When did you start playing tennis? And at what point did you realize you were pretty good at it?

My whole family plays, so I started early – probably age 4 or 5. My parents wanted us to have a “lifetime sport” like tennis or golf, and I gravitated to tennis.

My main sport as a kid was gymnastics, so I did that most of the year, and then I would play junior tennis tournaments in the summer. I had some success, but I wasn’t committed to playing year-round, so I never really broke through into the top level. But I guess high school was the time when I felt like I was playing pretty well.

Did you play all through high school and into college?

I played tennis in high school, and I had a great coach who really helped my game. My junior and senior year I played #1 singles, and senior year I got to the quarterfinals of the state tournament. Also during high school, I transitioned from gymnastics to diving, and diving became my sport. It was easier to stand out as a diver because there are many fewer divers than tennis players. So I competed as a diver in college (Dartmouth) for 4 years.

Did you ever think about pursuing the goal of being a professional player?

I never felt quite that serious about tennis, and never fully committed. My parents really emphasized well-roundedness, so I liked competing in a variety of sports, and I also took academics seriously. I always knew that sports would be a big part of my life, but more as a recreational, fun activity.

How did you get involved with the GLTA circuit of tournaments?

I didn’t play much tennis for about 10 years (during college and medical school). Then I moved to Oakland in 2005 for my pediatric residency (at Children’s Hospital Oakland). I started hitting occasionally with one of my classmates, so I slowly got back into it. Then I met Dave Campbell, ex-USGO tournament director and GLTF member, through a friend of a friend at a party, and he told me about Cal Cup and the GLTA. My first event was Cal Cup in 2008, and that’s actually where I met (my partner) Elisban!

(Note: The Cal Cup competition pits the top players from the GLTA clubs of San Francisco, Los Angeles, and San Diego.)

I loved watching you guys play doubles, and only afterward discovered that you were “life” partners.  How did you meet? Who spoke to whom first?

We were both recruited for Cal Cup in SF in 2008, but neither of us could get to the practices, so we met at Golden Gate Park and didn’t even know that we were teammates at first. We watched each other’s matches and kept an eye on each other. Eventually I introduced myself.  I actually introduced myself to his sister first, which I thought would be ingratiating.

Playing doubles with someone you’re dating can be tricky. Are you and he able to leave your losses/disagreements on the court when you go home?

It’s been tricky to learn to play together. But the benefits of having tennis as a shared activity far outweigh the challenges. Because we know each other so well, and we’re very comfortable with each other, we’re more likely to say what we’re thinking. Also, a slight change in tone of voice or a subtle facial expression has a lot of meaning behind it.  There’s no hiding our true feelings on the court.

Generally, we get over our losses and disagreements pretty quickly. We do have to hash things out occasionally, but we can move on pretty well.

Let’s talk about your match against Gordon Paitimusa in the finals.  Had you played Gordon before that USGO final?

The only other time we had played each other was at Cal Cup in SF in October, 2011, but it was doubles. I got a glimpse of his lethal forehand then, and I think he’s just been steadily improving.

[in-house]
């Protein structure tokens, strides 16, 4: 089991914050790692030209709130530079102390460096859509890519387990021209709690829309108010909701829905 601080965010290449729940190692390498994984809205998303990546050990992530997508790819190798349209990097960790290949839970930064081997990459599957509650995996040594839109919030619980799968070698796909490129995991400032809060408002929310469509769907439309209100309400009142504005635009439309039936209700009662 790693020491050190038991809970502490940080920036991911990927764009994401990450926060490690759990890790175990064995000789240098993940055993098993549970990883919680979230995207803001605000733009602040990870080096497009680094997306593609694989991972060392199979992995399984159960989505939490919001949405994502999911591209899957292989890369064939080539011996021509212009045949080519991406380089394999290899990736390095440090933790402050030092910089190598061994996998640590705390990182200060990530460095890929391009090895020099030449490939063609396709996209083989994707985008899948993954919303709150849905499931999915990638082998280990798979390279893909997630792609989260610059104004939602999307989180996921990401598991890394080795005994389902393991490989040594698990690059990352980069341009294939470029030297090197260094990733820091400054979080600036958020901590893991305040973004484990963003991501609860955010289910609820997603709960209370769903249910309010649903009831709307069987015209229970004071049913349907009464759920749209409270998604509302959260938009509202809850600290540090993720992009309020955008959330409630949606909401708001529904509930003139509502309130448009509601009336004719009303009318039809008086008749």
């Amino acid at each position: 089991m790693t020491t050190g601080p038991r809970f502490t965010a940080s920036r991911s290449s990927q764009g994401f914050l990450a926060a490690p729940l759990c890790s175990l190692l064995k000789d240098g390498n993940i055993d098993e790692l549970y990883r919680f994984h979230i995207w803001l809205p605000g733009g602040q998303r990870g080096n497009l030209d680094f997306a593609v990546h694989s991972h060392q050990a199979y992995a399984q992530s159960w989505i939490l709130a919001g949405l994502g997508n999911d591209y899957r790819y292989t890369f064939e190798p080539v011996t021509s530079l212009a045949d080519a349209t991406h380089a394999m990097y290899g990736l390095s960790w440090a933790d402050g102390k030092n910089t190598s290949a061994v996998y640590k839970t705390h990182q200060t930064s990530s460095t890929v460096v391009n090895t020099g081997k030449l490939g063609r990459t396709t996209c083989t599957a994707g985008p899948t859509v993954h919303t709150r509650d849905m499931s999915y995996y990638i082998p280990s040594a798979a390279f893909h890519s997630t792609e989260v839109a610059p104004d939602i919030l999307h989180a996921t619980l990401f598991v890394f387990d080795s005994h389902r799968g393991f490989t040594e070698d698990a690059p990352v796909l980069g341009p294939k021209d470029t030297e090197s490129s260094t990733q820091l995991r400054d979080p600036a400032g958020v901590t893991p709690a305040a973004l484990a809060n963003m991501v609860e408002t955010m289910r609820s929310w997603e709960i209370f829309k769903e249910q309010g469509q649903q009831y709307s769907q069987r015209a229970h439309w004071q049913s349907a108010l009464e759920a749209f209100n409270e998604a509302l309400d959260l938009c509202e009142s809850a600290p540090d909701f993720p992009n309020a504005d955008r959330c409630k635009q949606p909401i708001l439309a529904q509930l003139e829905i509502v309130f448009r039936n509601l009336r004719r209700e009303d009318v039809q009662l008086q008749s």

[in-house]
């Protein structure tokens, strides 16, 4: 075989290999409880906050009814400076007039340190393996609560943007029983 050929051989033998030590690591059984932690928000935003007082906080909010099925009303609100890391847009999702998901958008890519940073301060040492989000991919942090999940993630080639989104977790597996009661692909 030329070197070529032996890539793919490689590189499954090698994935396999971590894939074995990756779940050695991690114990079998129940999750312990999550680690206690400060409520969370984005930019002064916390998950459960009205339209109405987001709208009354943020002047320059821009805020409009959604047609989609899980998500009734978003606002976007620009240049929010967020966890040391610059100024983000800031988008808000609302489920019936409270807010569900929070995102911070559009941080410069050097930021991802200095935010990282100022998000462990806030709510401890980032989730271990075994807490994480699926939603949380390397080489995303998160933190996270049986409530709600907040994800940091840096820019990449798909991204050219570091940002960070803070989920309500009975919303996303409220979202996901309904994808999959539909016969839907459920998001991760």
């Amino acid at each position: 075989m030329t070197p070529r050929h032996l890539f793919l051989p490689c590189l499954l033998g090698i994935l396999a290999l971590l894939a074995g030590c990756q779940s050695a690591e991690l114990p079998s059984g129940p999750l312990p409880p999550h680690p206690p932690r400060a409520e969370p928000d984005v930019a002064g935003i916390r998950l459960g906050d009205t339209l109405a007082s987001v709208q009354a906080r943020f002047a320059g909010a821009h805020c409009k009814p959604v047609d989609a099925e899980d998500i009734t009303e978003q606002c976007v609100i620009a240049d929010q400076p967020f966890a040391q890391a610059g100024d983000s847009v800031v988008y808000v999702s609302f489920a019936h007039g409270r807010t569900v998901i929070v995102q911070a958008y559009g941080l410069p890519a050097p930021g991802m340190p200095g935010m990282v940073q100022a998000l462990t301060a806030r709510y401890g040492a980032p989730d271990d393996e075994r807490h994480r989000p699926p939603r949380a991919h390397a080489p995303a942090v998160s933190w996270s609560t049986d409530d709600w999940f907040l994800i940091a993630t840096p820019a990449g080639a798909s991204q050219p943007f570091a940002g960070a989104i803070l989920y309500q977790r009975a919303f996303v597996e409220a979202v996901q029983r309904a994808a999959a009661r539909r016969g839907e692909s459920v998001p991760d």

There were dramatic momentum swings that seemed, in part, due to Gordon’s uneven level of play (great shots followed by sprayed shots). What do you think contributed to the momentum swings?

I think there were multiple factors. The wind was tough because it wasn’t consistent in its direction and speed. I also tried to mix up my shots so that he couldn’t get into as much of a rhythm (some loopy shots with lots of topspin, and some flatter, harder shots). It’s also a different feeling to play in front of a crowd on a stadium court like that, so I think that contributed as well.

Do you think that playing someone as young as Gordon (born in 1991) gave you an advantage because you have more experience with tournament play?

I think experience does help. I was able to identify an effective strategy and stick with it i.e. mix up the pace and try to keep it to his backhand. One of the biggest assets of his youth is his amazing foot speed – he’s ridiculously fast!! I couldn’t believe the shots he could get to, and that he could get there with enough time to rip winners. He hit some unbelievable shots that whizzed by me – all I could do was say “nice shot.”

What was the key to your victory?

I was able to keep the ball deep enough to his backhand. The times when my ball dropped short he could run around and rip a winner, so the key for me was keeping the ball deep.

What were you least happy with about the match?

I was frustrated that I missed a lot of short balls – I felt like I constructed some points well waiting for the short ball, and on numerous occasions I was unable to put the ball away.

Where do you keep your trophies? And which one is your favorite?

I have some trophies at home, and a few in my office at work.  My favorite trophy is this most recent USGO one, because it’s my best win.

What was the first thing you did when you got home after your win?

I took some ibuprofen, sat on the couch, and watched bad reality TV.

Final question. Because inquiring minds want to know, what do you mean by “bad reality TV”?  Give me an example.

My favorite “bad reality TV” show is American Idol. My favorite “good reality TV” show is So You Think You Can Dance.


When the discussion turns to reality TV, it’s time to wrap things up!
Thanks to Toby for being so open and generous with his time.
Congratulations on the win, and to all the other winners/finalists as well. See you next year for USGO 2013.